Historical Marker #2186, located in Danville, Kentucky (Boyle County) commemorates the inspiring life and progressive work of Black educator John William Bate.
Bate was born in 1854 at the Woodside Plantation on the outskirts of Louisville. His mother was Nancy Dickerson, an enslaved woman who was impregnated by her enslaver, John Throckmorton Bate. John William Bate spent the first eight years of his life enslaved, his enslaver granted him and his family their freedom in 1862.
However, this did not yet entail a bright new beginning for John’s family. Their former enslaver provided them neither money nor property of any kind with which to begin their free lives. Thus, John’s mother, with her three sons and one daughter, made for Louisville in 1863 with “not a cent of money and no plans for the future,” as Bate later recalled.
In Louisville, the family struggled through abject poverty. They could barely afford the dirtiest, dampest, barest rooms anyone could spare, and often slept on floors. Within a year, John’s sister had died of a fever, and his two brothers had died of smallpox, which was by that time a preventable disease for those with access to the vaccination. His mother contracted the disease as well and survived, but was unable to work once she recovered.
John worked whatever odd jobs he could find, scavenged through garbage for food, and sometimes stole produce from farm wagons to survive. During one of his thieving excursions, a white woman named Kate Gilbert, an educator with the American Missionary Society, caught him, told him to take a bath in a nearby coal shed, and took him to a school for Black children. He was ten years old at the time. The school, housed in a church basement, was one of several newly-established, partially state-funded schools founded by the Society to extend educational opportunities to Black folks after Emancipation. Two years after meeting Gilbert, Bate attended the school for three years, quitting when Gilbert and other teachers left in 1869.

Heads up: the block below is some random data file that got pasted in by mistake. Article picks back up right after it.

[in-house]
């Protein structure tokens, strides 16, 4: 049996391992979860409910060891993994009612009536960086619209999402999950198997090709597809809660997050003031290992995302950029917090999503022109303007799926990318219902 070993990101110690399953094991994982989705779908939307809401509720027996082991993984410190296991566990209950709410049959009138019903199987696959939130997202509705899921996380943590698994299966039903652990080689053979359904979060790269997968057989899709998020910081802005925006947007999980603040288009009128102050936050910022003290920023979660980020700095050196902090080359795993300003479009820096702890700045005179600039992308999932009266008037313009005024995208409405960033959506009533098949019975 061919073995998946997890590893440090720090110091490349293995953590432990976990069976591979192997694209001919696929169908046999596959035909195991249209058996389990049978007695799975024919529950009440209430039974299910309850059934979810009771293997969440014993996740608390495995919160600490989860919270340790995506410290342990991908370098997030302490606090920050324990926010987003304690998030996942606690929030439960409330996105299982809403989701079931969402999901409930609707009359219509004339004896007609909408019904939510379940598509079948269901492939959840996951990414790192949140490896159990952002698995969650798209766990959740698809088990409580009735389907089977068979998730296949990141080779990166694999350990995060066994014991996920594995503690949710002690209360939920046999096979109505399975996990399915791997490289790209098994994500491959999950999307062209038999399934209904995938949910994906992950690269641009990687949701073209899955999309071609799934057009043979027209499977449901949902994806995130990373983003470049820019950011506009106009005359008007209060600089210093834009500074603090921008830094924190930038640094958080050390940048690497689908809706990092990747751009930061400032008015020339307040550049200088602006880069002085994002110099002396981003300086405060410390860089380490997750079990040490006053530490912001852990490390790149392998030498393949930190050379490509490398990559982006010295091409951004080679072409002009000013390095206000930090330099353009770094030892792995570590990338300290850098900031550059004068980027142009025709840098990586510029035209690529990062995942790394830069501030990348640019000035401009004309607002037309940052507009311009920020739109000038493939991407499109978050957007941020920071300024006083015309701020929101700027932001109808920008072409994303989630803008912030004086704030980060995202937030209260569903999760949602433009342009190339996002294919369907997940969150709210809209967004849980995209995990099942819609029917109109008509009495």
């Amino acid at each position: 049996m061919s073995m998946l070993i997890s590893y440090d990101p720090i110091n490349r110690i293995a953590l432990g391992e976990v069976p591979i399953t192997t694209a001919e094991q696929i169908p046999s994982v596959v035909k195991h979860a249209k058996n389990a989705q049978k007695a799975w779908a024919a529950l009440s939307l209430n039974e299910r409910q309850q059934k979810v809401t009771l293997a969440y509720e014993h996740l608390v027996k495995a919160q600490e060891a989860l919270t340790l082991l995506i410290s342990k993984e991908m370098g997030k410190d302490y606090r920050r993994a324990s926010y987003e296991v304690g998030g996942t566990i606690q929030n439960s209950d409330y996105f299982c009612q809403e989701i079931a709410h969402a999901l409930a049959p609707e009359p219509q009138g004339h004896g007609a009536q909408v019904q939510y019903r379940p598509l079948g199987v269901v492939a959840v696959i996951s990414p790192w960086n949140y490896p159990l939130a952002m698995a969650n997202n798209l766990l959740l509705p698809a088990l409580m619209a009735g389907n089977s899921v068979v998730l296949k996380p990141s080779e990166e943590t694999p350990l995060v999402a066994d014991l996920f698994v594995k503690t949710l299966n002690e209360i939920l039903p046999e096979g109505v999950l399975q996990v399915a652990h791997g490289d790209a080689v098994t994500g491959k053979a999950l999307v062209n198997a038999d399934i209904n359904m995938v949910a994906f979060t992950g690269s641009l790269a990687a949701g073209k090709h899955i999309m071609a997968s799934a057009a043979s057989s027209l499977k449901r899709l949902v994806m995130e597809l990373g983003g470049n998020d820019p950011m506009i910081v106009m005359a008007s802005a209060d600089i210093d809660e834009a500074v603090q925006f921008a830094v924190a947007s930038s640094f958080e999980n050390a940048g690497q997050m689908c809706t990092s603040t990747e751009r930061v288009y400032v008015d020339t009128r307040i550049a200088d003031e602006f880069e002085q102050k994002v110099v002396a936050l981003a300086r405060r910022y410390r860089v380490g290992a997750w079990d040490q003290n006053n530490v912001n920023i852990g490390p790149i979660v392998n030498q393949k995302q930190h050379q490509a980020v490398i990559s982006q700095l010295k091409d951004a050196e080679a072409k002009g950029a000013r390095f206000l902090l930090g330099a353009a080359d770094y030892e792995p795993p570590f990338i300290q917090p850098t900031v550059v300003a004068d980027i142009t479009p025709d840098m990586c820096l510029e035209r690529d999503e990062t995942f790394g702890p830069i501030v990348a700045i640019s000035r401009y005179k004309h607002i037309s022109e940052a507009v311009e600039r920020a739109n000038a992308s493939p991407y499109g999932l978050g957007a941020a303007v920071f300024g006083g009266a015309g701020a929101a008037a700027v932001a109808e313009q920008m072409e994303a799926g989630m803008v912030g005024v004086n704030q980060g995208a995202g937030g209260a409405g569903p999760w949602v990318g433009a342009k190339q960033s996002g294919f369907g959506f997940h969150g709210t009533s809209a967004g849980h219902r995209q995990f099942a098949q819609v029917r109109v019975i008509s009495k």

From 1870-71, John worked at a tobacco factory, supporting his mother and building up what savings he could. At eighteen, he left Louisville and enrolled in Berea College, as Kate Gilbert had suggested. He lived on his savings as a full-time student for two years, returning to the tobacco factory during the summers, until the Freedman’s Savings Bank, in which Bate had stored his savings, failed. Bate, determined to complete his education, paid the College by working jobs around campus. After a couple years teaching summer schools in Berea and Richmond from 1876-1878, he earned his B.A. degree from the College in 1881 and went on to achieve a Master’s degree in 1892.
The same year Bate earned his B.A., he secured a teaching position in Danville at a Black, one-room schoolhouse recently established by the Freedman’s Bureau, a government organization tasked with developing opportunities for Black communities during Reconstruction. Bate found the school unorganized and poorly funded, with only a handful of students. He began an aggressive campaign to advertise and grow the school, consolidating nearby unofficial schools into his own and building a substantial reputation in the community.
In 1912, Bate worked with the Boyle County Board of Education to build the new Bate High School, where they appointed him principal. He remained in this position for twenty-eight years. He chose to focus many of his classes around trade education, offering courses in carpentry, cooking, and other occupations which he believed would be “always in demand.” Despite the emphasis on manual labor, Bate also made sure to provide pathways to higher education, and many Bate graduates also became successful teachers, lawyers, doctors, and social workers.
In an interview, he declared, “I came to the school at twenty-six and retired from Bate School at eighty-five. I found a one-room school and I left a building of twenty rooms. I was the one teacher and now there are fifteen. I found six students and I left a school of 600.”
Bate died in 1945, at the age of ninety. His contributions to the expansion of Black access to education have earned him nationwide praise and awards, and his wisdom, diplomacy, and ambitious spirit are sure to be revered for decades to come.